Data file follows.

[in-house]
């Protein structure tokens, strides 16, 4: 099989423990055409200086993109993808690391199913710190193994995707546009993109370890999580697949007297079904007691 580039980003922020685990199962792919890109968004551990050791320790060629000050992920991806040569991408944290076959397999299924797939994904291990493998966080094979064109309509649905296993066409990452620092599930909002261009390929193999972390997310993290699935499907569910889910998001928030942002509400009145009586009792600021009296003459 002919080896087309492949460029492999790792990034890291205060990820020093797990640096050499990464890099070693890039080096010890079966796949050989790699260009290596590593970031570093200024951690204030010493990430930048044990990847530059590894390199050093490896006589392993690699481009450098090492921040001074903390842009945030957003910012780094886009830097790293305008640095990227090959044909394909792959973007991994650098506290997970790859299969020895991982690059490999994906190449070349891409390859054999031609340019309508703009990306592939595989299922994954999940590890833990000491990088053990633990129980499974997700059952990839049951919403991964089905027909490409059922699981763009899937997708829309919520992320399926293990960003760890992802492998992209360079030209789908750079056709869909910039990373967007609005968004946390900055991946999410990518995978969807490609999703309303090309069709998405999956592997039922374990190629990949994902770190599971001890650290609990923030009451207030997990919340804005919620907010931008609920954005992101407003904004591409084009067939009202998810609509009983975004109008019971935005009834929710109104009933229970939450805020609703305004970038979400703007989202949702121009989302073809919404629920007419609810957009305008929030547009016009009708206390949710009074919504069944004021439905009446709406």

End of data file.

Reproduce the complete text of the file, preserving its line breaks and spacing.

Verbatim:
[in-house]
């Protein structure tokens, strides 16, 4: 099989423990055409200086993109993808690391199913710190193994995707546009993109370890999580697949007297079904007691 580039980003922020685990199962792919890109968004551990050791320790060629000050992920991806040569991408944290076959397999299924797939994904291990493998966080094979064109309509649905296993066409990452620092599930909002261009390929193999972390997310993290699935499907569910889910998001928030942002509400009145009586009792600021009296003459 002919080896087309492949460029492999790792990034890291205060990820020093797990640096050499990464890099070693890039080096010890079966796949050989790699260009290596590593970031570093200024951690204030010493990430930048044990990847530059590894390199050093490896006589392993690699481009450098090492921040001074903390842009945030957003910012780094886009830097790293305008640095990227090959044909394909792959973007991994650098506290997970790859299969020895991982690059490999994906190449070349891409390859054999031609340019309508703009990306592939595989299922994954999940590890833990000491990088053990633990129980499974997700059952990839049951919403991964089905027909490409059922699981763009899937997708829309919520992320399926293990960003760890992802492998992209360079030209789908750079056709869909910039990373967007609005968004946390900055991946999410990518995978969807490609999703309303090309069709998405999956592997039922374990190629990949994902770190599971001890650290609990923030009451207030997990919340804005919620907010931008609920954005992101407003904004591409084009067939009202998810609509009983975004109008019971935005009834929710109104009933229970939450805020609703305004970038979400703007989202949702121009989302073809919404629920007419609810957009305008929030547009016009009708206390949710009074919504069944004021439905009446709406």